For decades, clinicians and researchers alike have been aware of major racial disparities in prostate cancer. Black men in the United States present more often, with higher PSA values, at younger ages, and are more likely to die from prostate cancer than their White counterparts. Within this framework of indisputable facts, there is a lot of discussion to what factors lead to these racial disparities. Is it genetics? Is it social determinants of health? Is it attitudes to the health system due to mistrust from many past horrible failed experiments (i.e. Tuskegee)?

Is it lifestyle differences? Is it all access to care? Recent data from the Veterans Affairs Health System have suggested that when given equal access, outcomes among Black and White men can be similar. While this certainly supports the importance of access to care, this does not mean Black and White men present with equal rates of prostate cancer indicating residual disparities that cannot be explained by access alone. However, as we move forward with newer technologies (MRI, genomics, next generation imaging), whether Black patients truly have equal access to these advances is unknown.

Racial Disparity in the Utilization of Multiparametric MRI–Ultrasound Fusion Biopsy for the Detection of Prostate Cancer - Full Text Article

Background
Black men have significantly higher incidence and are up to three times more likely to die of prostate cancer (PCa) than White men. Multiparametric magnetic resonance imaging-ultrasound fusion biopsy (FBx) has emerged as a promising modality for the detection of PCa. The goal of our study is to identify differences in utilization of FBx between Black and White men presenting with suspicion of PCa.

Methods
We performed a retrospective review of Black and White men who presented with suspicion of PCa and required biopsy from January 2014 to December 2018. Multivariate logistic regression analysis was done to study the influence of race on the utilization of FBx.

The Role of Androgen Receptor (AR) in Liquid Biopsy to Predict Clinical Outcome to AR Signaling Inhibitors in Metastatic Castration Resistance Prostate Cancer Patients - Editorial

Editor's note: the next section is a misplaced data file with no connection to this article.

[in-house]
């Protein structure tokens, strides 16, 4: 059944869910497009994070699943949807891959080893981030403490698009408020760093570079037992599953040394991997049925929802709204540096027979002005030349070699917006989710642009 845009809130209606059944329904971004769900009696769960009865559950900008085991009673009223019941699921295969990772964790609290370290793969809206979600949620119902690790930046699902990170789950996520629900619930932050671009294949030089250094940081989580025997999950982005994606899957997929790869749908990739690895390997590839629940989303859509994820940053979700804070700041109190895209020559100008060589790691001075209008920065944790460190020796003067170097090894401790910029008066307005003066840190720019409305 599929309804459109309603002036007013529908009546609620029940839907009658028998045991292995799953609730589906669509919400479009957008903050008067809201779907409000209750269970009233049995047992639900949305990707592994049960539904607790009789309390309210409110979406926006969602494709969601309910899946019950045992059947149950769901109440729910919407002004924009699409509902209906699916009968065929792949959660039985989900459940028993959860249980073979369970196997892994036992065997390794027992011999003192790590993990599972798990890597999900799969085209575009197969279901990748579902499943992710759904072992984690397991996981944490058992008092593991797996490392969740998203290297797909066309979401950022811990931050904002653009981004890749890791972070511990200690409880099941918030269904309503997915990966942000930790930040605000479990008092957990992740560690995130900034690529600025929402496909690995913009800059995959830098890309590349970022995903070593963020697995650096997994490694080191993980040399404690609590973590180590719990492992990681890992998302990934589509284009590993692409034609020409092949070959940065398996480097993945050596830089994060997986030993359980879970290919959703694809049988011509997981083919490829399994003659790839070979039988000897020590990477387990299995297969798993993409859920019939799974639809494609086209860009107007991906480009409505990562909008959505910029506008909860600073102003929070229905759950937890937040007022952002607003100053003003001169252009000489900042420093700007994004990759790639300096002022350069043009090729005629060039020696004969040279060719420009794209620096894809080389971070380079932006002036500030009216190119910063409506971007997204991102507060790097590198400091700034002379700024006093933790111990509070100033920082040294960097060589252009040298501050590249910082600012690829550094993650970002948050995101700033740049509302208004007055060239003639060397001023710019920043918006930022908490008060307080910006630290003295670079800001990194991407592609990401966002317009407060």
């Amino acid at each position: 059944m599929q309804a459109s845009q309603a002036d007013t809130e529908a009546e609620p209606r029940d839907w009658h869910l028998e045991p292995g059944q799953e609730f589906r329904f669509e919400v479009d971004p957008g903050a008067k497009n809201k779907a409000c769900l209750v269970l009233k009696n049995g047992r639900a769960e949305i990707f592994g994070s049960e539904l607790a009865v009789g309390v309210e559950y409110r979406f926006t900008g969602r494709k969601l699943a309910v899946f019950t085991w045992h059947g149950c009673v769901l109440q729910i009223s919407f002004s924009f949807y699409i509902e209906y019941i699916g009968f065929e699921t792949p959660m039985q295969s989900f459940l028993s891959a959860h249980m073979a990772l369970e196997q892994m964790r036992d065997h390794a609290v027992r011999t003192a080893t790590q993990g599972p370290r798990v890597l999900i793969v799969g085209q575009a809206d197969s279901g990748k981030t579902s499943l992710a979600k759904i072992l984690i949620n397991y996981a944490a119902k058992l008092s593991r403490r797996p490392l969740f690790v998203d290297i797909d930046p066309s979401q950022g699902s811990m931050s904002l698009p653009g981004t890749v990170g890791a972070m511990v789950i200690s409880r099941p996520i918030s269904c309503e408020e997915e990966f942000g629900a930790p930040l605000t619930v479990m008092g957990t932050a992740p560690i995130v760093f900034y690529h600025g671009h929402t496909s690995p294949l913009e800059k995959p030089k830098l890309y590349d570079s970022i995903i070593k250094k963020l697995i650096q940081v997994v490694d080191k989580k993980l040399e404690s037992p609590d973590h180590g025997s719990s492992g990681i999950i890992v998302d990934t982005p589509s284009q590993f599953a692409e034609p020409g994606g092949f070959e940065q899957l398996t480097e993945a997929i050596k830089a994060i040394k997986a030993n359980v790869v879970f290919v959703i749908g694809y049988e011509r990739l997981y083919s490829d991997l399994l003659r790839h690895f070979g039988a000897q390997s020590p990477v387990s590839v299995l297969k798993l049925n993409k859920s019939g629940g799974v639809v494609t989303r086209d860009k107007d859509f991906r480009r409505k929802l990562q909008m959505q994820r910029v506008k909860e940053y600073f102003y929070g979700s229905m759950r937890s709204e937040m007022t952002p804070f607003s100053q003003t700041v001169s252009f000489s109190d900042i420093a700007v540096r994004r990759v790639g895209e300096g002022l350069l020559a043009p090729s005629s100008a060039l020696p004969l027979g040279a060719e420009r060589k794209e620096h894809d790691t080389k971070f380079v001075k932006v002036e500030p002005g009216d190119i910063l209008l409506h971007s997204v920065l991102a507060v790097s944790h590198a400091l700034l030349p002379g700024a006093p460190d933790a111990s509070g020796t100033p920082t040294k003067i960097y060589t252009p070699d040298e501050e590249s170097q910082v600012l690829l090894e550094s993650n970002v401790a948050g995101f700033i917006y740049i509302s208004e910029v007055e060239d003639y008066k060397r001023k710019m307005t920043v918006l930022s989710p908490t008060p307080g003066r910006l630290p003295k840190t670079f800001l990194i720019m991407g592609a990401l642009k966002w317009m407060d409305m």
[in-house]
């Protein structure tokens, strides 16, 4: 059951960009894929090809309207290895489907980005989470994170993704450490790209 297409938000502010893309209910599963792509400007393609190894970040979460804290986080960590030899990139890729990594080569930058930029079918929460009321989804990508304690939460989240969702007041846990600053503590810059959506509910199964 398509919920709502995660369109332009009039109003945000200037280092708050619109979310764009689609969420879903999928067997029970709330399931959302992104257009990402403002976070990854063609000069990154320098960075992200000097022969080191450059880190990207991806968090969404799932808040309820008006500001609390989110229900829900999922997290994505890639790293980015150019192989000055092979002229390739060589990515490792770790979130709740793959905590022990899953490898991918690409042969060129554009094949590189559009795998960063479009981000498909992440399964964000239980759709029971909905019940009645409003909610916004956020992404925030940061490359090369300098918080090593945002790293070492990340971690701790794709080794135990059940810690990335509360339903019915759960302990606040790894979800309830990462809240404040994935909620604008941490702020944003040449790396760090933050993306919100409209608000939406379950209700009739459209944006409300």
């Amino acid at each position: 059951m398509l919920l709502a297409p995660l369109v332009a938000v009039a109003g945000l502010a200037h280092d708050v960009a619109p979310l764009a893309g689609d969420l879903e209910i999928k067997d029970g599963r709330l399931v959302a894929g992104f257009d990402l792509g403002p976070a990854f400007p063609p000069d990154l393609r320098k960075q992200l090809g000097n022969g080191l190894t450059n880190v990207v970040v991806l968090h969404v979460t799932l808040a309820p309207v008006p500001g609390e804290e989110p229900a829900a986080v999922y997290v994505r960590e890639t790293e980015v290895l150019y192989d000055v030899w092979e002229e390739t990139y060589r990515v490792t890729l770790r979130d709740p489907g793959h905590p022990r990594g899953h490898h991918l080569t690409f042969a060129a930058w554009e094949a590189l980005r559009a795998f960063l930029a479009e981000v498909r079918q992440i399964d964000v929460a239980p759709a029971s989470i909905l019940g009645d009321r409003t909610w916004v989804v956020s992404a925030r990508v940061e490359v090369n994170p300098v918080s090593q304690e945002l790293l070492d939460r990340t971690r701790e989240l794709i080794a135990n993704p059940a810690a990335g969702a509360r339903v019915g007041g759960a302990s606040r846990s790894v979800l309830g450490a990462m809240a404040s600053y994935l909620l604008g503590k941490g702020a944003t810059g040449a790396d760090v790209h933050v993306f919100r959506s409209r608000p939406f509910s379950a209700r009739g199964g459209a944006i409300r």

The ability to predict clinical outcomes prior to starting therapy is the hallmark of precision oncology. The detection of the androgen receptor splice variant 7 (AR-V7) in circulating tumor cells (CTCs) has now been externally and prospectively validated in the multicenter PROPHECY study using both the Hopkins mRNA and the Epic Sciences nuclear protein assays, demonstrating strong and significant associations with worse progression free and overall survival (PFS and OS) and a lack of responses in men with mCRPC,1 but such AR-V7 positive men can still have good outcomes with taxane chemotherapy.2 However, a limitation of CTC AR-V7 detection is that CTCs are required to be present, and nearly half of men with mCRPC have low to absent CTCs despite disease progression. In addition, AR-V7 likely only explains about 20-30% of AR therapy cross-resistance, meaning that other resistance mechanisms such as AR indifference and neuroendocrine transformation/lineage plasticity are also important.

Androgen Receptor Gain in Circulating Free DNA and Splicing Variant 7 in Exosomes Predict Clinical Outcome in CRPC Patients Treated with Abiraterone and Enzalutamide - Full-Text Article

Background - Androgen receptor (AR) signaling inhibitors represent the standard treatment in metastatic castration resistance prostate cancer (mCRPC) patients. However, some patients display a primary resistance, and several studies investigated the role of the AR as a predictive biomarker of response to treatment. This study is aimed to evaluate the role of AR in liquid biopsy to predict clinical outcome to AR signaling inhibitors in mCRPC patients.

Methods - Six milliliters of plasma samples were collected before first-line treatment with abiraterone or enzalutamide. Circulating free DNA (cfDNA) and exosome-RNA were isolated for analysis of AR gain and AR splice variant 7 (AR-V7), respectively, by digital droplet PCR.